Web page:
November, 22 – 23, 2013 | Goethe-University Frankfurt
Since the publication of the seminal work “The Comparative Method” by Charles Ragin in 1987, set-theoretic methods and especially Qualitative Comparative Analysis (QCA) have become a common research strategy in the social sciences. Over the last decades, scholars from sociology, organization studies, and political science have not only deepened the knowledge on design questions and technical details related to QCA, but have produced an increasing amount of studies using QCA in its different forms (csQCA, fsQCA, mvQCA and also tQCA).
Nevertheless, there still are challenges, pitfalls and open questions regarding all kinds of QCAs. For the planned conference, we invite empirically oriented research papers in the social sciences that use QCA. We hereby especially encourage submissions which address among others one of the following topics:
QCA and Large N
We invite for the submission of empirical QCA papers working with large numbers of cases. So far, there has been a certain consensus that QCA works best with a mid-sized number of cases. However, while there is consensus on not going below a certain number, such a consensus does not exist with regard to how large the number of cases may become. On the basis of empirical research, we want to debate what characteristics, potential and problems may arise in QCA research if N gets big or even too big.
QCA and Time
We also look for empirical applications that look at cases from a diachronic perspective or include sequential developments into their QCAs. Despite some valuable contributions, the question how to integrate time into a QCA continues to prevail. On the basis of conducted research, we want to discuss the challenges of changing membership scores over time and the rather limited level of complexity for which analyses of sequential developments with temporal QCA (tQCA) allow.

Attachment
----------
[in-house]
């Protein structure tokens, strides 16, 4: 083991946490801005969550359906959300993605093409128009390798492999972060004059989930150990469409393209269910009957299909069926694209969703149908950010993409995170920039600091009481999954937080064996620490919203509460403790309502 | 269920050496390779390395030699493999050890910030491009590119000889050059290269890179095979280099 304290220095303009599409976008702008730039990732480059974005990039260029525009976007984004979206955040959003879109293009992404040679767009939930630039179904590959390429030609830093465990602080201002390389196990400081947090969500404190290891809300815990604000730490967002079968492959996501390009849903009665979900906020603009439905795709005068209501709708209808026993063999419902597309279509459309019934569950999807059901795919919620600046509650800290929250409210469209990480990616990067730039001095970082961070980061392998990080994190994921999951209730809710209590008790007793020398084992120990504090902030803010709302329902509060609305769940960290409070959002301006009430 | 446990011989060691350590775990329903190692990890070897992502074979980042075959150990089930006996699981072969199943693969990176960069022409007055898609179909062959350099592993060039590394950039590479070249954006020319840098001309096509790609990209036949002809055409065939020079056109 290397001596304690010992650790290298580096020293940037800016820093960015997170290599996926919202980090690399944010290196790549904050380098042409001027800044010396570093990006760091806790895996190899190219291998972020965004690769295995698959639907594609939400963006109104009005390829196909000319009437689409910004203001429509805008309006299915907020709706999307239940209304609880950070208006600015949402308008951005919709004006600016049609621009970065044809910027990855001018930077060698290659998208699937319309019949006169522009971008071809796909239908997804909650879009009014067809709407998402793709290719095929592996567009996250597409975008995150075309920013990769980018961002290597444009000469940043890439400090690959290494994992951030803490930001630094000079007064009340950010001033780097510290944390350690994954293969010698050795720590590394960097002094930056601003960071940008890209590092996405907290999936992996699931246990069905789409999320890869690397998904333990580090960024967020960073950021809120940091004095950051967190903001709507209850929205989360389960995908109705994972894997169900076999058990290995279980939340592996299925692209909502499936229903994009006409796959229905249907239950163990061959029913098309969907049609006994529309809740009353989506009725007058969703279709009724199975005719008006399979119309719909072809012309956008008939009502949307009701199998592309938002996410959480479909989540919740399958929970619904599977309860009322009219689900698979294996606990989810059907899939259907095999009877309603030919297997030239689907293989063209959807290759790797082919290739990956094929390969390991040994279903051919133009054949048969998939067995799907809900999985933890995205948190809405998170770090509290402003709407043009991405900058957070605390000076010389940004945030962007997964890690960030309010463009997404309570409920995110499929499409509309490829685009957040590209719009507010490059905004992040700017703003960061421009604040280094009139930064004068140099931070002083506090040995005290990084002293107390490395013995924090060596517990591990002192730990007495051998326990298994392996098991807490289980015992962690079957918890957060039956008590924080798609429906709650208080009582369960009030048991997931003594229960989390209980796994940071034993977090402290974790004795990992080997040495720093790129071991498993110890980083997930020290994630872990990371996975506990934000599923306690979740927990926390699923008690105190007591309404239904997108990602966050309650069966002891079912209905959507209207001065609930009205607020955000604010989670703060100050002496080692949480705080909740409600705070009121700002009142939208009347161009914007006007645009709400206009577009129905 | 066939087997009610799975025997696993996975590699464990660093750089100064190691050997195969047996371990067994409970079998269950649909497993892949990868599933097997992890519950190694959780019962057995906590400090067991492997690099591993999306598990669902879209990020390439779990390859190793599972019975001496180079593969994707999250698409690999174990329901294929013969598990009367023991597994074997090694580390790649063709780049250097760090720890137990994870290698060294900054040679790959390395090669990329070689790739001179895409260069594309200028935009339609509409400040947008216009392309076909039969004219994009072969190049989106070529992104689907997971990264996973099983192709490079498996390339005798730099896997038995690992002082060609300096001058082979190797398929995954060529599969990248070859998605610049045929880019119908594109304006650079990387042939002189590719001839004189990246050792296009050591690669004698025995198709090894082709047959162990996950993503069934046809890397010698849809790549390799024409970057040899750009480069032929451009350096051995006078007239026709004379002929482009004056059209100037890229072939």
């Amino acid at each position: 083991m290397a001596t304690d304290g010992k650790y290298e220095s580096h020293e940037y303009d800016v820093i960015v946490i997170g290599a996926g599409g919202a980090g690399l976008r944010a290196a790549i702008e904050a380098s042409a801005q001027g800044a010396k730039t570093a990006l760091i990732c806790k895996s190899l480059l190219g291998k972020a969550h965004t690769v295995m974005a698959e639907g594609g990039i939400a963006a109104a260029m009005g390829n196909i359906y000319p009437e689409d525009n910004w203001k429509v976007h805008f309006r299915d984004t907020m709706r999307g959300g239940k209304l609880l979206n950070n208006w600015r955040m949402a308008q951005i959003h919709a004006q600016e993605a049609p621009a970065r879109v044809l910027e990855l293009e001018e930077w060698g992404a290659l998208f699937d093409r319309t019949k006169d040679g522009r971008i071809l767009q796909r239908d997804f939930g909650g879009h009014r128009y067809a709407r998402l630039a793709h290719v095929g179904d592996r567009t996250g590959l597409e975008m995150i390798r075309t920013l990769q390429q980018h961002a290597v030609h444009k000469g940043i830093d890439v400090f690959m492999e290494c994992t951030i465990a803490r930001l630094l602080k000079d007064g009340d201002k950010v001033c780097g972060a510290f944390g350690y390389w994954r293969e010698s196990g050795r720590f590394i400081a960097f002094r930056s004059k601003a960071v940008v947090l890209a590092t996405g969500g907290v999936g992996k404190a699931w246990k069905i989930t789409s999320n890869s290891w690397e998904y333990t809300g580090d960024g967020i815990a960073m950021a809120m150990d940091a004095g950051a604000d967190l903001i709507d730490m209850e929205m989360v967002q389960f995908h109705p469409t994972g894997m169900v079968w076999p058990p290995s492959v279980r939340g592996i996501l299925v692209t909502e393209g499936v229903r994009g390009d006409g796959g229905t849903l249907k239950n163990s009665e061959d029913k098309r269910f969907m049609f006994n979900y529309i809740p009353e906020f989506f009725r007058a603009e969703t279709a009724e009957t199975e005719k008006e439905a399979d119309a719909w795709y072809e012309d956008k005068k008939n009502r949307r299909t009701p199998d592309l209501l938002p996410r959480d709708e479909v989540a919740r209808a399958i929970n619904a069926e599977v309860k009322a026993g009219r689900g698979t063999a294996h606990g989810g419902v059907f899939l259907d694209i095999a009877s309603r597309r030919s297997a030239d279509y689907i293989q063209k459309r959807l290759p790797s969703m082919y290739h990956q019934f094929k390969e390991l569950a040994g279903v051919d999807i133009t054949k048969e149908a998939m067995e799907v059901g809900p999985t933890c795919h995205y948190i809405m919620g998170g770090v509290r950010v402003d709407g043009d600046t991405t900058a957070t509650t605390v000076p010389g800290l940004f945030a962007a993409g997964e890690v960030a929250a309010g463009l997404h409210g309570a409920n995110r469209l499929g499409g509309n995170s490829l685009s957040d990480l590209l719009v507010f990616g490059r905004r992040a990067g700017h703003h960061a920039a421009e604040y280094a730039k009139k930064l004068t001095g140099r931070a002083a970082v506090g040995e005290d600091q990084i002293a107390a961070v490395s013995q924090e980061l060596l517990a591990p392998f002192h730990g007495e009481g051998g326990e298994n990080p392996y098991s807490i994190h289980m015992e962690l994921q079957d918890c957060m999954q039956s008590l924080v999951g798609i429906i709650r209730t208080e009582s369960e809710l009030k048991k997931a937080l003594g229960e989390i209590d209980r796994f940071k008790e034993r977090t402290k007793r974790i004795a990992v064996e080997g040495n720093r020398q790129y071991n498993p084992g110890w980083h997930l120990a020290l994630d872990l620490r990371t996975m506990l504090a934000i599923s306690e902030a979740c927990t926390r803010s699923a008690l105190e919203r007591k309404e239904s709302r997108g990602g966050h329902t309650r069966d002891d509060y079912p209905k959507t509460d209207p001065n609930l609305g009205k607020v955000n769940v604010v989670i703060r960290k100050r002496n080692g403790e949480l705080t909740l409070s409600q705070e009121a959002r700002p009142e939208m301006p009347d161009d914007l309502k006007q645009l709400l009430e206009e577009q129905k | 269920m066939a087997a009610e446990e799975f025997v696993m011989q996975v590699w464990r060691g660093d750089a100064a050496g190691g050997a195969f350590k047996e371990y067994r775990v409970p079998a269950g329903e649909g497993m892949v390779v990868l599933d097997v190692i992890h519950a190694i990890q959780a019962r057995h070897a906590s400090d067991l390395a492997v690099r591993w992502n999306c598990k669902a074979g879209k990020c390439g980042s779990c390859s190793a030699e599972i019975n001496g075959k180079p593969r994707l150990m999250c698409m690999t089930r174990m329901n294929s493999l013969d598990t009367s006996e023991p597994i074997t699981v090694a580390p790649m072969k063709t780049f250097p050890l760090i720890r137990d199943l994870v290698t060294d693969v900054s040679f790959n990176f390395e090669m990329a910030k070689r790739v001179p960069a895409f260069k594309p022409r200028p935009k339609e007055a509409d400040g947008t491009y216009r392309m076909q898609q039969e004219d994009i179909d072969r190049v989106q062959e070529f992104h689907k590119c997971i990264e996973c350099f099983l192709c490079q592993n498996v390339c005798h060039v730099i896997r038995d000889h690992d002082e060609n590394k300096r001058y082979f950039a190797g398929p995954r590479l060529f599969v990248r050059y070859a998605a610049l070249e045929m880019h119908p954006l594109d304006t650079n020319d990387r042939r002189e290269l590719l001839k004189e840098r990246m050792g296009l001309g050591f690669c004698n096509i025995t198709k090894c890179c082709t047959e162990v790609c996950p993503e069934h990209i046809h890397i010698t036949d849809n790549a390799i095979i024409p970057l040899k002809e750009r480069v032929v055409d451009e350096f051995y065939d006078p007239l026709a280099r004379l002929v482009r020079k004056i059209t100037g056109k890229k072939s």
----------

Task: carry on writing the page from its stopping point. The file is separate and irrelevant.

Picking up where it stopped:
QCA and Mixed Methods
Finally, we encourage the submission of empirical contributions which discuss the use of qualitative and quantitative data and/or qualitative and quantitative strategies of analysis within a single QCA-study, or other mixed-methods approaches. Such research strategies promise a variety of benefits, such as complementarity; gaining of deeper insights into the data; and the cross-validation of findings. The aim of this conference is to take stock of these fields in set-theoretic research. We welcome paper proposals from new and established scholars focusing on empirically sound and advanced state QCA from sociology, political and organization science. It is planned to publish the best papers in an edited volume.
An additional panel will focus on QCAs-in-the-making, i.e. planned or just started QCA projects in the first research phases. Again, we invite both new and established QCA-users to present promising future work.
All accepted papers will be commented by QCA-experts. Moreover, a Round Table will debate the main topics at the end of the conference. This conference follows up on a previous event, organized in Hamburg in 2012.
Please send your paper proposal (200 – 300 words) to the local organizer Jonas Buche (firstname.lastname@example.org) by August 1, 2013.
Prior to the conference, on November 20 and 21, an Introductory Workshop to QCA by Jonas Buche and Markus Siewert is offered. The registration fee for the workshop is 150€. The number of participants for the workshop is limited to 30, so we ask for early registration. The minimum number of participants is 15. Admission takes place in the order of applications.
If you just want to register for the conference please send an email to Jonas Buche as well (email@example.com).
N.B.: There will be no conference fee; travel and accommodation should be covered by the participants themselves.
Claudius Wagemann (Goethe-University Frankfurt)
Betina Hollstein (University of Hamburg)
Jörg Raab (Tilburg University)